Stratified tree search: a novel suboptimal heuristic search algorithm
 Proceeding of the 12th International Conference on Autonomous Agents and MultiAgent Systems
, 2013
"... ABSTRACT Traditional heuristic search algorithms use the ranking of states that a heuristic function provides to guide the search. In this paperwith the objective of improving suboptimality and runtime of search algorithms when only weak heuristics are availablewe present Stratified Tree Search ( ..."
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ABSTRACT Traditional heuristic search algorithms use the ranking of states that a heuristic function provides to guide the search. In this paperwith the objective of improving suboptimality and runtime of search algorithms when only weak heuristics are availablewe present Stratified Tree Search (STS), a suboptimal heuristic search algorithm that uses a heuristic to partition the state space to guide the search. We call this partition a type system. STS assumes that nodes of the same type will lead to solutions of the same cost. Thus, STS expands only one node of each type in every level of search. We show that in general STS offers a good tradeoff between solution quality and search speed by varying the size of the type system. However, in some cases, STS might not provide a fine adjustment of this tradeoff. We present a variant of STS, Beam STS (BSTS), that allows one to make fine adjustments of this tradeoff. BSTS combines the ideas of STS with those of Beam Search. Our empirical results in benchmark domains show that both STS and BSTS can find solutions of lower suboptimality in less time than standard heuristic search algorithms for finding suboptimal solutions.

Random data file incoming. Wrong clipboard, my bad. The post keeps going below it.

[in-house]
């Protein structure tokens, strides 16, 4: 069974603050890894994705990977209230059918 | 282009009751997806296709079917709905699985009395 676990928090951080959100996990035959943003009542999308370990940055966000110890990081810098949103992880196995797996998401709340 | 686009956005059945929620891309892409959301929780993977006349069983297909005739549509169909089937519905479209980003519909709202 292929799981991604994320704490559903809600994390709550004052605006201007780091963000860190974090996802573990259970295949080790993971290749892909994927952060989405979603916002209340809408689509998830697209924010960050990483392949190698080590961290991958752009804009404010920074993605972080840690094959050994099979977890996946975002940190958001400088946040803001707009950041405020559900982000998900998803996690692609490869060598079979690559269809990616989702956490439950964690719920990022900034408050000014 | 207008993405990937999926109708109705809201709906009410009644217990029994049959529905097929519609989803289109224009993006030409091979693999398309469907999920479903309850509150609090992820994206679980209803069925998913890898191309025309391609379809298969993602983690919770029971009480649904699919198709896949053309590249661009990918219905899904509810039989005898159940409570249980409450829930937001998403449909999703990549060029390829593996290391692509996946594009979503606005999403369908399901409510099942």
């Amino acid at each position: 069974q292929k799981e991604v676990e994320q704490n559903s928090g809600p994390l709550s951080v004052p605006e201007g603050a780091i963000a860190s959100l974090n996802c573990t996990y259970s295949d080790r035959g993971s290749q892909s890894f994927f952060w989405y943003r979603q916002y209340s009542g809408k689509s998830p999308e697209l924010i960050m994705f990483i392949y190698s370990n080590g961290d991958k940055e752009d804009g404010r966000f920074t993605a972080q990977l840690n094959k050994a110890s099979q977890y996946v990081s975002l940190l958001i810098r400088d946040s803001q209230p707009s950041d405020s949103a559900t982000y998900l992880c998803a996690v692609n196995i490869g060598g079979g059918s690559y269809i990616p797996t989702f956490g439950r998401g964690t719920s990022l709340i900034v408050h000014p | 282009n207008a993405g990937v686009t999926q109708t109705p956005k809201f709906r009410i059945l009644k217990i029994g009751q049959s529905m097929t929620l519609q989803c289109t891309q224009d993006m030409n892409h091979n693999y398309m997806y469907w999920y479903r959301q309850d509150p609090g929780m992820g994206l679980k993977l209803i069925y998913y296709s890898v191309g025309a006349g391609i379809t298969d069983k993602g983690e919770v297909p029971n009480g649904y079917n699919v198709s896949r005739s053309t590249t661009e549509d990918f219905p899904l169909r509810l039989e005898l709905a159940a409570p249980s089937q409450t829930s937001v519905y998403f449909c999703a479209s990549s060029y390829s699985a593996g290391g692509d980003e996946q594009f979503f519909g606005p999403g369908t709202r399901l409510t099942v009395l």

RelativeOrder Abstractions for the Pancake Problem
"... Abstract. The pancake problem is a famous search problem where the objective is to sort a sequence of objects (pancakes) through a minimal number of prefix reversals (flips). The best approaches for the problem are based on heuristic search with abstraction (pattern database) heuristics. We present ..."
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Abstract. The pancake problem is a famous search problem where the objective is to sort a sequence of objects (pancakes) through a minimal number of prefix reversals (flips). The best approaches for the problem are based on heuristic search with abstraction (pattern database) heuristics. We present a new class of abstractions for the pancake problem called relativeorder abstractions. Relativeorder abstractions have three advantages over the objectlocation abstractions considered in previous work. First, they are sizeindependent, i. e., do not need to be tailored to a particular instance size of the pancake problem. Second, they are more compact in that they can represent a larger number of pancakes within abstractions of bounded size. Finally, they can exploit symmetries in the problem specification to allow multiple heuristic lookups, significantly improving search performance over a single lookup. Our experiments show that compared to objectlocation abstractions, our new techniques lead to an improvement of one order of magnitude in runtime and up to three orders of magnitude in the number of generated states. 1